A happy tail

A happy tail

Changing the lives of a community – one dog at a time. By Helen Wallace

Blog_BeInspiredSep2016Humans and dogs have had a special bond for millennia, and one Cape Town initiative has used this to help both man and beast. The Underdog Project, which operates from the Domestic Animal Rescue Group (DARG) premises in Hout Bay, is the very first non-profit organisation of its kind in SA and, because of its positive effect on the kids, dogs and community involved,
going from strength to strength.

Man’s best friend

In 2011, after identifying a need for humane education in the community of Hout Bay, Jenna da Silva Pinto founded The Underdog Project.

Her passion for animal and human interaction, and a dire need for better care for unwanted, unloved animals and children led her to establish this NPO and oversee it for the past five years. This is a creative way of dealing with the welfare of kids and dogs, and the bond formed between handlers and their four-legged friends facilitates this healing and growth.

‘When I first started The Underdog Project, my vision was to make a small, positive difference in the lives of Hout Bay youth and shelter dogs – and to address violence in the area,’ explains Jenna. ‘We organised a pilot project with Hout Bay High School and after the positive feedback from the school and shelter, I formally established the NPO.’ The community was fascinated by the notion of combining dogs and teenagers, and so, with their curiosity and support, Jenna established the project, with encouraging results.

Put into practice

Rather than employing conventional therapeutic methods, The Underdog Project has found that by using dogs  as an indirect focus of their group interventions, they have been able to really get through to children. ‘The dogs provide us with an alternative way to communicate with kids; they are non-threatening, fun and engaging and help the youngsters lower their defences,’ explains Jenna. ‘While each child responds to their experiences differently, there has been an increase in self-confidence among the project’s learners in both their school and social environments. The levels of empathy, care and respect also appear to be far greater in those who have participated in the initiative, and the animal-assisted therapy interactions not only open up doors to challenging conversations, but also provide a wealth of material and highlight urgent issues that need to be addressed in ongoing individual therapy with the children.’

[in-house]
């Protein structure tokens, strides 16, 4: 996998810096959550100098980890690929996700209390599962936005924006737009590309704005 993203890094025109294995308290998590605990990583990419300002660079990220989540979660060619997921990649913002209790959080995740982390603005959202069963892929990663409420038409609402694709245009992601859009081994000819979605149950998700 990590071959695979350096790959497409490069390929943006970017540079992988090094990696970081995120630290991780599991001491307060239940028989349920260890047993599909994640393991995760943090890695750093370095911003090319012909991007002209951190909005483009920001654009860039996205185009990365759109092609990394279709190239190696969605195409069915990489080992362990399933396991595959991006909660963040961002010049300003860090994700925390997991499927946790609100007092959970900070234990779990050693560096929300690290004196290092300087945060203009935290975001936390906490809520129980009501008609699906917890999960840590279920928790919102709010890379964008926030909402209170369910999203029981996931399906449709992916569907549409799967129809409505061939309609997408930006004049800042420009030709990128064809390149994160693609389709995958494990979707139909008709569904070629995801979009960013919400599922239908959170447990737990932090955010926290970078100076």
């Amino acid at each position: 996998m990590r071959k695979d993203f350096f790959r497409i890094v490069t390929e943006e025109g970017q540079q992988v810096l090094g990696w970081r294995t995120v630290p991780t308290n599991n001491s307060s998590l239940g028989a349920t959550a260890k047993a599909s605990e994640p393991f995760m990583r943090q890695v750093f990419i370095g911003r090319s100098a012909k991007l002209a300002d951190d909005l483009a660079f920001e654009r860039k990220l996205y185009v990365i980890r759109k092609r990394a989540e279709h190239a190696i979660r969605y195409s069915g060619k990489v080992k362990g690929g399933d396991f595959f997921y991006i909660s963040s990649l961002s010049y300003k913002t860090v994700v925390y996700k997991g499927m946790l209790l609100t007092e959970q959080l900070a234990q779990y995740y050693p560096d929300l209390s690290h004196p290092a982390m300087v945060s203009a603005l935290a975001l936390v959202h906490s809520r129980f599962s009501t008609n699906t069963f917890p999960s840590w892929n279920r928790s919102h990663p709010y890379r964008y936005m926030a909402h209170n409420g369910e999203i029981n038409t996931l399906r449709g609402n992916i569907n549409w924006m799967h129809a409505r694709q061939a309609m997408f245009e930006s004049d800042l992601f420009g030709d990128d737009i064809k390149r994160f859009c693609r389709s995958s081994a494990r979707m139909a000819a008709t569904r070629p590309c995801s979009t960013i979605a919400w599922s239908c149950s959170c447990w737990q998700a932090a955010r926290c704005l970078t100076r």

And the process doesn’t end on the completion of the course. Graduates of The Underdog Project can go on to become animal ambassadors in their communities, showing them how pets and strays should be treated in order to be healthy and happy. The benefits for the dogs involved in the programme are also extensive – being at training improves their condition both mentally and physically, gives them stimulation, reduces kennel stress and teaches them how to interact with humans, making them far more adoptable. As such, the adoption rate at DARG is high. This means everybody wins – which is exactly what this initiative set out to achieve.

Leading the pack

Looking ahead, The Underdog Project has plenty of plans in the pipeline, but is now concentrating very much on the present. ‘At the moment, we want to focus on growing our core component, which is the Underdog Youth Builder,’ says Jenna. ‘Our aim is to extend the programmes to even more schools and youth organisations. Our Underdog Connector also exists with the aim to build and strengthen connections with past graduates.’

The Underdog Project has a lot to be proud of. When asked what has pleased her the most, Jenna says that it’s the small successes along the way that have helped the project to grow and expand into something that can inspire real change. ‘Small moments have a huge place in my heart – from seeing a shelter dog master a new trick to seeing a child smile, or watching our new, young facilitator grow into a compassionate leader. I’m proud of the management team that works tirelessly behind the scenes to keep us running, paws to the ground.’

As the old saying goes, every dog will have its day and, thanks to Jenna and her team, perhaps one day, every child will too.

Follow the scent

For more information, visit underdogproject.org.

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